Life is full of stages and key events that impact an individual, like a ripple in the pond from a stone.
I experienced one such event on March 17th, 2019, while returning to college from spring break during my freshmen year. My best friend was driving while I was in the passenger seat when a truck struck the car on my side, pushing the car into a ditch. As a result, I sustained fractures to my mandible, clavicle, cheekbone, and ribs while also enduring a traumatic brain injury (TBI) to my right temporal and right frontal lobe. However, all of these facts were ones I didn't know until weeks later, as I was unconscious from the moment of impact and in a coma for close to five days following the accident. My last memory from before the accident was three hours prior, and the subsequent strong memory following the accident was eight days later.
My accident marked a foundational event that would shape my life moving forward.
Initially, when I woke up and started my journey through rehab, I was angry for many reasons. I had just gained a sense of independence going off to college, I was beginning to do well in my studies, and I was forming new friendships. All of these things I lost–leaving me with a keen sense of despair, anger, confusion, and frustration. I felt defeated many times during rehab while attempting to work on my cognitive deficits with executive functioning, sequencing, sustained attention, and many other cognitive skills I had taken for granted before my TBI. The only things I could focus on were what I had lost, not the positives of my situation.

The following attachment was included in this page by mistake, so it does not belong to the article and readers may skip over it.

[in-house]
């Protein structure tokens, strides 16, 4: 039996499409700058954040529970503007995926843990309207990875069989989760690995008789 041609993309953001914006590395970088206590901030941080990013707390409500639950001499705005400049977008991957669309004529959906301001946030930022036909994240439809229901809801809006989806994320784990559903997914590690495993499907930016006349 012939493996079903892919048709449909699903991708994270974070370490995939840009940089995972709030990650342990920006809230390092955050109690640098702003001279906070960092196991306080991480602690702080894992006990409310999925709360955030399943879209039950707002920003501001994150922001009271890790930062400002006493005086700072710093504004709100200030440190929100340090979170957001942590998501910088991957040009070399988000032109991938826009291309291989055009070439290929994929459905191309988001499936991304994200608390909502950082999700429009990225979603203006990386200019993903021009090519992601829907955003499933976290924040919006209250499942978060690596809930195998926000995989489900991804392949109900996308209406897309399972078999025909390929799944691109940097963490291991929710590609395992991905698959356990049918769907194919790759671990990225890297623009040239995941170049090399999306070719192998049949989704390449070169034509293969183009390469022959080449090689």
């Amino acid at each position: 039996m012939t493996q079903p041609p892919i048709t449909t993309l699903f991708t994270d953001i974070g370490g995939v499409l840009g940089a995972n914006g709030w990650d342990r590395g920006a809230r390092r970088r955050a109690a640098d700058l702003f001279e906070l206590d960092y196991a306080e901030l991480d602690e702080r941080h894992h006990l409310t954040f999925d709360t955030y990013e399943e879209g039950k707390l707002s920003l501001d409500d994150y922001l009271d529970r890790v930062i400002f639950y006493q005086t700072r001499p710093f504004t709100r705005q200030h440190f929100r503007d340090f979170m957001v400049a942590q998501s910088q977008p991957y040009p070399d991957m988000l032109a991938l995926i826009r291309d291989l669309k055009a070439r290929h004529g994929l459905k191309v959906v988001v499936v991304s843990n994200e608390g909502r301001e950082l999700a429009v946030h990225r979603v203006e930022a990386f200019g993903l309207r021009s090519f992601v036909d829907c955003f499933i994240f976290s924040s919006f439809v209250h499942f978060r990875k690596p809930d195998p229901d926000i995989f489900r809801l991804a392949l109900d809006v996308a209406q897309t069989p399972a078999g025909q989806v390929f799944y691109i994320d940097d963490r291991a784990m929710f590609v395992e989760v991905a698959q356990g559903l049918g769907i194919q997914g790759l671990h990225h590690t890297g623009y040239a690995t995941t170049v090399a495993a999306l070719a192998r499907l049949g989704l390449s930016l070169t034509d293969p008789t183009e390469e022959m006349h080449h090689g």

When going through a challenge such as a brain injury, the ability to think outside of myself and empathize with those around me became, at times, a laborious process. However, the positives were embedded alongside the challenges I faced. My accident brought my family closer together than ever before and set me on a new trajectory course for the plans of my life.
After my rehab and returning to college, I decided I wanted to give back and help individuals going through key life events and alterations to their stages of life similar to the ones I went through. Today, I am still in the process of pursuing that goal to help others, and I am completing a Master's degree in Occupational Therapy to hopefully, one day, be a positive influence for others during their time of immense challenge.
It is approaching four years this spring since my accident, and the ripples from that event still impact my life and those around me. All it took was one moment, but I am now pursuing a career that I did not previously even know about, and my mother now works at the Brain Injury Alliance of Nebraska as a resource facilitator, which came about after being the primary caregiver with my TBI.
The ripples of life after a TBI may look different, but the pond's beauty and life itself remain the same.